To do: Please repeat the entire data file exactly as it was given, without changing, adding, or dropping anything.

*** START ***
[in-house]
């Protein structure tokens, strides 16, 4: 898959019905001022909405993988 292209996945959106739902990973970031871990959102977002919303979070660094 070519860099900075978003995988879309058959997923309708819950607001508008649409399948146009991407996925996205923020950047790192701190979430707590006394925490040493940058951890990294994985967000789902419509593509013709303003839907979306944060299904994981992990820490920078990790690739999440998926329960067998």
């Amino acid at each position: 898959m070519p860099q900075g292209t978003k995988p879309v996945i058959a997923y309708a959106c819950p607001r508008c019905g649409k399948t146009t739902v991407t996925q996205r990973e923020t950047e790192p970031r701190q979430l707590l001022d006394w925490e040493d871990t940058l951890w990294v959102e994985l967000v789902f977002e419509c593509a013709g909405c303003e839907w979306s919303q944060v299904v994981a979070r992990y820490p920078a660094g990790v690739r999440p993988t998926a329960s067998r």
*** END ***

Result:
[in-house]
């Protein structure tokens, strides 16, 4: 898959019905001022909405993988 292209996945959106739902990973970031871990959102977002919303979070660094 070519860099900075978003995988879309058959997923309708819950607001508008649409399948146009991407996925996205923020950047790192701190979430707590006394925490040493940058951890990294994985967000789902419509593509013709303003839907979306944060299904994981992990820490920078990790690739999440998926329960067998």
């Amino acid at each position: 898959m070519p860099q900075g292209t978003k995988p879309v996945i058959a997923y309708a959106c819950p607001r508008c019905g649409k399948t146009t739902v991407t996925q996205r990973e923020t950047e790192p970031r701190q979430l707590l001022d006394w925490e040493d871990t940058l951890w990294v959102e994985l967000v789902f977002e419509c593509a013709g909405c303003e839907w979306s919303q944060v299904v994981a979070r992990y820490p920078a660094g990790v690739r999440p993988t998926a329960s067998r």